FierceCIO: Are companies putting enough budget and resources into IT security?
Flickman: Certainly with the clients that we typically speak with, yes. They typically have a chief security officer or a dedicated security team. It isn't unusual for us to have those deep technical discussions with our security counterparts in those companies. If you're dealing with a smaller organization, it's possible they may be outsourcing some work or that they don't have a dedicated security person. Maybe they just have some security-aware people. That gives us an opportunity to help educate them on what their vulnerabilities are in general.
FierceCIO: When you first become engaged with a client what are some of the common IT security mistakes or shortcomings that you see?
Flickman: The first thing is that you should have a dedicated security person or team. It obviously depends on the size of your company. It's a moving target, and having very deep technology capabilities in the security space is pretty critical nowadays. It really warrants having your own group of individuals that specialize on that. Then it's a matter of possibly engaging with third parties to do audits, to do testing.
Sometimes companies don't even follow the basics. They don't encrypt data at rest or in transit. They're not doing network audits. In many cases we're seeing Security 101 [issues]. In some cases they're so caught up in these deep dives into security that they're missing some of the easy stuff.
The other thing is, your company should have an on-going security awareness program. You should be talking to your employees as well and testing them. Having dedicated security personnel, looking at some of the basics [and] having an ongoing internal awareness program are all part of the broader security planning that companies should be implementing.
FierceCIO: Do most companies understand that this is what they need to be doing?
Flickman: I think they understand it but they're not necessarily doing it. They're typically a little more reactive than proactive until something happens. The event may not happen in their company--it could be in their space or it could be somebody they're dealing with, and then it's [a] scramble. But I do think things are getting better.
FierceCIO: How does the CIO or CTO best approach the CEO and walk them through the risk assessment?
Flickman: There are a couple of things they can be doing. One is, I wouldn't necessary make this a CTO-to-CEO conversation. I think it's a matter of getting your core business heads together and creating a security awareness program where you understand their business, the type of people they're dealing with, the type of data they're dealing with, the systems they're dealing with, and then expose possible vulnerabilities--not necessarily to their systems, but what would an exposure of a particular type of vulnerability be for you, as the vice president of sales of a company, or as medical director in a hospital. Here's what could happen, and here's what the ramifications of a breach would be. Come to those meetings--and those should be ongoing meetings--with what your proposed solution would be. I think it's more about having that CTO-to-line of business discussion, and engaging the line of business.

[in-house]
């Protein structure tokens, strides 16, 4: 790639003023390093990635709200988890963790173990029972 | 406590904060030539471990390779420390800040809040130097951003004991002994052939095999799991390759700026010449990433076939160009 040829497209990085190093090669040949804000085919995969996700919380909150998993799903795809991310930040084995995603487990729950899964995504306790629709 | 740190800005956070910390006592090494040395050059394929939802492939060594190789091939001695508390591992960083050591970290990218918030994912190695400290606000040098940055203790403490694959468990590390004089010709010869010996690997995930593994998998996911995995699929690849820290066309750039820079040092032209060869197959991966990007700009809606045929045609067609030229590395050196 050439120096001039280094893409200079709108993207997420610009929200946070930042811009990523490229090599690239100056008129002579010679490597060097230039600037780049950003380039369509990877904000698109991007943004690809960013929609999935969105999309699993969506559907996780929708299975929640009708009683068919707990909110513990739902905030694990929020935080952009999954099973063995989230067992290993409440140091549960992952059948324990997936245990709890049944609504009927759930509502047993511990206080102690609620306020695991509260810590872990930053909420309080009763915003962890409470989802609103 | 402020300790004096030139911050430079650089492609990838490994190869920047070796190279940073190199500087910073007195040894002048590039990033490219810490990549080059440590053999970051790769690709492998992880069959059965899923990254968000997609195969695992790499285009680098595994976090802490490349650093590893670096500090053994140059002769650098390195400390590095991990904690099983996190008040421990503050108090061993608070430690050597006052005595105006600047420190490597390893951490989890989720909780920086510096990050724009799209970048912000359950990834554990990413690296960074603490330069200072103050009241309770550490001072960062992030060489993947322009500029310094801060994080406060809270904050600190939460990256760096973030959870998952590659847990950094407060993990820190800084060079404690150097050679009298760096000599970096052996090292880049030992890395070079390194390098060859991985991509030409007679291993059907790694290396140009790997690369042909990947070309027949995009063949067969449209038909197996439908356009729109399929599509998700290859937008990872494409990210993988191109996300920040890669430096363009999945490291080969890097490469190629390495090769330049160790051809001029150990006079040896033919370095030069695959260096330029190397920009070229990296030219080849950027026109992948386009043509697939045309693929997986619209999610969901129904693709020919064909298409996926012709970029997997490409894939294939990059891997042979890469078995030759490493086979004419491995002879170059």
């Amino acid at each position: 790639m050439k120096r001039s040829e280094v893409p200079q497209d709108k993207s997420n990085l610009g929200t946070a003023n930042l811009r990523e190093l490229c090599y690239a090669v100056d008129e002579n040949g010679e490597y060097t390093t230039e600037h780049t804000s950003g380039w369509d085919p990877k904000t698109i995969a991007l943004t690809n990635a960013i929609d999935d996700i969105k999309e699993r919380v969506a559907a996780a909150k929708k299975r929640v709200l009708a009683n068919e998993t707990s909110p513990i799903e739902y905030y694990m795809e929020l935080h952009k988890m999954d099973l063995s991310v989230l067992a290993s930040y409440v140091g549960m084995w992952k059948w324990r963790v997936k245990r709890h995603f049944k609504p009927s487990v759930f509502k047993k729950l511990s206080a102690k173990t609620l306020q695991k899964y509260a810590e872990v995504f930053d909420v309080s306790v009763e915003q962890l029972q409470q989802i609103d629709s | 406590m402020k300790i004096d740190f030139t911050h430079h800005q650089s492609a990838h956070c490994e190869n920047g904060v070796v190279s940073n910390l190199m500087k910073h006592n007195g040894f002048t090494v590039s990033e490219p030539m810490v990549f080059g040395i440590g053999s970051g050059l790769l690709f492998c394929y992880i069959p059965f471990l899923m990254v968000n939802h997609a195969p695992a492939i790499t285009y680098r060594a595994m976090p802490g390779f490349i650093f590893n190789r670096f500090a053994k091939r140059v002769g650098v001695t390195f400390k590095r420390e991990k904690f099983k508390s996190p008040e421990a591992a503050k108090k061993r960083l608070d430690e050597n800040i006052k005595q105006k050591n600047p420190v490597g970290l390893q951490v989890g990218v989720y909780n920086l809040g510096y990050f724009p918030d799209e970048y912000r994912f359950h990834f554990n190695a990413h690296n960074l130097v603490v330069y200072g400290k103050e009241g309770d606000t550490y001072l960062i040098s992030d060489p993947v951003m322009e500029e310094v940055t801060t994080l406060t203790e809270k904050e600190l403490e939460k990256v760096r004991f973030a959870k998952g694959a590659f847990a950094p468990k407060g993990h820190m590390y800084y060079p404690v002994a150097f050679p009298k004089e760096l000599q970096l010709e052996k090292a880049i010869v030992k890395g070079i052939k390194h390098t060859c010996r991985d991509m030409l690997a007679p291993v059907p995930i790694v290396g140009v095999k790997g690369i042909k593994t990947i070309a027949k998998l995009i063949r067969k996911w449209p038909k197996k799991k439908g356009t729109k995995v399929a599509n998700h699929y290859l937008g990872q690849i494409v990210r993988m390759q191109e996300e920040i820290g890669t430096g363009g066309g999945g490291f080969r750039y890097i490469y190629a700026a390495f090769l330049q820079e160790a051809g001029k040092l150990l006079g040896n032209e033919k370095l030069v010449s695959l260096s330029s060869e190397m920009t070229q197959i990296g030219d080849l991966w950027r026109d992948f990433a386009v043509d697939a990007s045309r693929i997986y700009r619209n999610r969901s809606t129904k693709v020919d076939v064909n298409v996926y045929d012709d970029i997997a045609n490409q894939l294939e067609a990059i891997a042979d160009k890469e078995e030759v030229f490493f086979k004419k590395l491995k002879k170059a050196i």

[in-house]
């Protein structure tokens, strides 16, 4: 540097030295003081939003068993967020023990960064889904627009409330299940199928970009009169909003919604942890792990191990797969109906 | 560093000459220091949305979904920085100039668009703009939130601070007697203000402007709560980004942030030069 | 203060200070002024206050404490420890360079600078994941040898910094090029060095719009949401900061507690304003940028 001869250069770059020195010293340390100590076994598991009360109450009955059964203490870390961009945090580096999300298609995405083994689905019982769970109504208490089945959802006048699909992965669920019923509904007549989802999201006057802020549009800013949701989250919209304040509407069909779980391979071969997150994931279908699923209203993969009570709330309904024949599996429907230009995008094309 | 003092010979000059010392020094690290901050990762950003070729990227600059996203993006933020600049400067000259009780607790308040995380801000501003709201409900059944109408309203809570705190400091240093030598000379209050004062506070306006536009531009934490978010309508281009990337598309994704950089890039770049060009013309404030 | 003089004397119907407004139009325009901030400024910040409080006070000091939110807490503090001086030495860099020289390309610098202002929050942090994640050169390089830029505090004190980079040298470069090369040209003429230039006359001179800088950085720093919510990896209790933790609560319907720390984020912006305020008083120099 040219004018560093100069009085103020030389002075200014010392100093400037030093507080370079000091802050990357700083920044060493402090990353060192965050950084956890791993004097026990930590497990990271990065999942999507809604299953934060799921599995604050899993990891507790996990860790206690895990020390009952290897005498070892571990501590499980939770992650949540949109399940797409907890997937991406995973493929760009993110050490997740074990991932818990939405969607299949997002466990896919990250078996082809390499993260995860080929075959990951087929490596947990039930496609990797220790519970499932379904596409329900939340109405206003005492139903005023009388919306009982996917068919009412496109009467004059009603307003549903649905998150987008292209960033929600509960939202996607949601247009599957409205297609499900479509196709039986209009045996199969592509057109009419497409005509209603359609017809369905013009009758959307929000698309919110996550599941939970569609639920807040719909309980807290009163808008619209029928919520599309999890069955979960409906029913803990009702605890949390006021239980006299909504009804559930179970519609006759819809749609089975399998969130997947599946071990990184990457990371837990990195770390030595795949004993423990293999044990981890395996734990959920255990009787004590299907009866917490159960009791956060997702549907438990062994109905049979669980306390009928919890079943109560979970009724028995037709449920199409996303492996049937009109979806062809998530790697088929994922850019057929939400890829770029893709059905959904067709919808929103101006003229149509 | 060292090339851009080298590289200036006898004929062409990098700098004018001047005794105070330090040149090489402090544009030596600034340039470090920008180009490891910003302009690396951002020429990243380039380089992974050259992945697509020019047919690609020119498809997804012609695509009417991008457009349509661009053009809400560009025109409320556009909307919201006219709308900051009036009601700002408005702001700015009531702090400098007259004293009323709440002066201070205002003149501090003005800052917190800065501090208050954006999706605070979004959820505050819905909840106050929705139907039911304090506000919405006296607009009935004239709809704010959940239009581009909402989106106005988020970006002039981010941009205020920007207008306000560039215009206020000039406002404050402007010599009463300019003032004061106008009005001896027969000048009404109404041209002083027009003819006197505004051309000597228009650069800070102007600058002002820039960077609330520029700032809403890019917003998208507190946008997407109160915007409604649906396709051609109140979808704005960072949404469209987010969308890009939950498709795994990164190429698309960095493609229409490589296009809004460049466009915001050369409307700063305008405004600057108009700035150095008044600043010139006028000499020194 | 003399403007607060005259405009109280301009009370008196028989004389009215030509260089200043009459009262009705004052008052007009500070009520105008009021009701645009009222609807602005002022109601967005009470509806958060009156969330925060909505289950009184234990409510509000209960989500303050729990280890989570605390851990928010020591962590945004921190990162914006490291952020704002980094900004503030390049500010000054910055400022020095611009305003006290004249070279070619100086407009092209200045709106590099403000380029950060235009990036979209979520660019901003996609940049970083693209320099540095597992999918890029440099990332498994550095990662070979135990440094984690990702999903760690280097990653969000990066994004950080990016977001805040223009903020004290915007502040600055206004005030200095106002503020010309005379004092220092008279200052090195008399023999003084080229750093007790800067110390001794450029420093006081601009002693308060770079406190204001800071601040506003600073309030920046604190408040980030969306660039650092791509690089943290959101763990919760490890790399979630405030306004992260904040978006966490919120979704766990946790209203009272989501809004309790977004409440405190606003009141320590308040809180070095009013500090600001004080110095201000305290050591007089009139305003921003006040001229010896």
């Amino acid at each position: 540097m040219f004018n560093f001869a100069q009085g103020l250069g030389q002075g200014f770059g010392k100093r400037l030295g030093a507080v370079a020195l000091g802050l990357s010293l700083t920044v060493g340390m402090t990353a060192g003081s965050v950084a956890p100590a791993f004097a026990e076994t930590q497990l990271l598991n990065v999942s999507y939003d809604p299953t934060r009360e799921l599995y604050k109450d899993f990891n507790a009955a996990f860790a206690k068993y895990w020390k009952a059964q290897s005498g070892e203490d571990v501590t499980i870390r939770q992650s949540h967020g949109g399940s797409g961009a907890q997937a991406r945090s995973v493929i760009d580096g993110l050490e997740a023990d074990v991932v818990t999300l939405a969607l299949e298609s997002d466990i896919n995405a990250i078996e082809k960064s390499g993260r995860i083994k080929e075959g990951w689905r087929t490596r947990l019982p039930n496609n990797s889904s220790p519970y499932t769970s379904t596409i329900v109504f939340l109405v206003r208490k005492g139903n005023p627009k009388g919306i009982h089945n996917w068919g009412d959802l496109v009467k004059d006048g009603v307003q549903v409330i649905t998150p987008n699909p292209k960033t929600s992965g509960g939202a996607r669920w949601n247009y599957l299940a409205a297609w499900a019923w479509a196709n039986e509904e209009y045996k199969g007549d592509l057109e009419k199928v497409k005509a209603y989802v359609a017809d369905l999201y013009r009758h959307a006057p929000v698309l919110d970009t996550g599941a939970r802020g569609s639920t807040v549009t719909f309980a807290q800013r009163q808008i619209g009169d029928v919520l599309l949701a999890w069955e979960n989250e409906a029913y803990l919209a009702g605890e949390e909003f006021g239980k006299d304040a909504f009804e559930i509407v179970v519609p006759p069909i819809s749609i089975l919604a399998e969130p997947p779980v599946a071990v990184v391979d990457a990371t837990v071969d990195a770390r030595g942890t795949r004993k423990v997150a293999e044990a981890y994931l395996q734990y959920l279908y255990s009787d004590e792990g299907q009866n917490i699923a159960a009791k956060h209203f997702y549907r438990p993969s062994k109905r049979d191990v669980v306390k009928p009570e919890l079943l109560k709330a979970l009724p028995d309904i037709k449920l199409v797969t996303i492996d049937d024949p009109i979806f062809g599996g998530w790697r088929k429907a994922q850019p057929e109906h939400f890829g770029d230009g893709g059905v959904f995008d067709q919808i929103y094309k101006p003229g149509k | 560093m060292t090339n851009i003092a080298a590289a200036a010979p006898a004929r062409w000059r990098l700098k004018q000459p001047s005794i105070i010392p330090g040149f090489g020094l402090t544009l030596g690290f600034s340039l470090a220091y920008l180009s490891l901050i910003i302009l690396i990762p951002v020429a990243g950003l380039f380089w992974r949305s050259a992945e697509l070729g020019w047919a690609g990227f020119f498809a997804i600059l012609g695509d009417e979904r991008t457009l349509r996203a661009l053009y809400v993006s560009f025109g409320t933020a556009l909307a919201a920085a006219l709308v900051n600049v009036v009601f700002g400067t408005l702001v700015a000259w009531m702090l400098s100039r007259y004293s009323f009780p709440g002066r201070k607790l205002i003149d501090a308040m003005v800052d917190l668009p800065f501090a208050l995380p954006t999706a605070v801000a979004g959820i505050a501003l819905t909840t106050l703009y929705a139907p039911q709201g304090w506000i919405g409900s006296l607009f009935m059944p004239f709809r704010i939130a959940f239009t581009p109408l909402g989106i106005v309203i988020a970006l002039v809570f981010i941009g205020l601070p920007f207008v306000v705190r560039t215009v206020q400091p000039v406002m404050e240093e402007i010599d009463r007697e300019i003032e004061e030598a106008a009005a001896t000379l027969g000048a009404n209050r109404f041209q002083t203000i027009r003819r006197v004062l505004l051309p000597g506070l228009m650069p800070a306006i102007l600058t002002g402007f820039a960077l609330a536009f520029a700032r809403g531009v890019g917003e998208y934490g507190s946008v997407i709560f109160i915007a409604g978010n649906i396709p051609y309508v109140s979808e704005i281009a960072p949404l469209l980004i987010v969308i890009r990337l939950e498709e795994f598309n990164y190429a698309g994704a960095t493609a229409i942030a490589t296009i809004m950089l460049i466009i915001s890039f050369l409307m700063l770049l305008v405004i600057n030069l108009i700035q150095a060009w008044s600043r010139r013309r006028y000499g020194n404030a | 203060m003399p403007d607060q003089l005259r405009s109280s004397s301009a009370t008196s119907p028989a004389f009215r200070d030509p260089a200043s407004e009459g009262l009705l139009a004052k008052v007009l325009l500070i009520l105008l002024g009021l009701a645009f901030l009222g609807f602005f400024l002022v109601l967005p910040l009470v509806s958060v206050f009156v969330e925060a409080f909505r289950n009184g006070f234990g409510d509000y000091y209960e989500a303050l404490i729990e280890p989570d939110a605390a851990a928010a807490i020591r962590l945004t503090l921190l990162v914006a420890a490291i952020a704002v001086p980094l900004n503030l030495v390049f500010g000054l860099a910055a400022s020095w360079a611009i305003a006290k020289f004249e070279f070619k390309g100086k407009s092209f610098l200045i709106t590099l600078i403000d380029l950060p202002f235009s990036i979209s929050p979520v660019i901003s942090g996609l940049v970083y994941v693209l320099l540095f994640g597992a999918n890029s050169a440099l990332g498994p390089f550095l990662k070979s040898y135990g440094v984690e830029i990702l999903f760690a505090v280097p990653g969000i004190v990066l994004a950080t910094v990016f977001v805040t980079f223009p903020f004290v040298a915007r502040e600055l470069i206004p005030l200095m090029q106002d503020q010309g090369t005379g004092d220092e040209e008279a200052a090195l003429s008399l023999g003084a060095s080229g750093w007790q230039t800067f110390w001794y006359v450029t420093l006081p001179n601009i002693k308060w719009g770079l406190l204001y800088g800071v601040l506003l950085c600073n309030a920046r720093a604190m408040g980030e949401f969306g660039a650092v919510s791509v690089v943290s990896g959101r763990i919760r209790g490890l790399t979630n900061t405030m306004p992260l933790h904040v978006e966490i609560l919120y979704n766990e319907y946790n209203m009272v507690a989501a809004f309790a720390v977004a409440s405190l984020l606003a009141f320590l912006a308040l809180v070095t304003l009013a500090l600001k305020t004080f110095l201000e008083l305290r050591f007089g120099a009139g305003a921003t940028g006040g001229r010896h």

FierceCIO: What is happening in the staffing front around IT security?
Flickman: It's difficult. It has obviously gained in popularity if you're a technician. So if you're working in the IT field, you know security pays well and is a hot topic. But it is the really experienced people who are typically the innovators in thwarting these attacks. For the CIO, I think it's a matter of putting a robust staffing plan together, recruiting out of some of the larger organizations, recruiting out of the government, recruiting out of some of the large academias that are known for this.
FierceCIO: What advice would you have for the CIO or CTO for how to make 2015 the most secure possible, from a cybersecurity perspective?
Flickman: One is, start today. Understand your line of business well. Understand where your data is, how it's stored, and what the vulnerabilities are. Work with the lines of business, and even if you have to go to a third party while you try to grow your staff, put a plan in place that is constantly monitored and with constant education for working with the rest of the executive team. The longer you wait to do it, the sorrier you will be.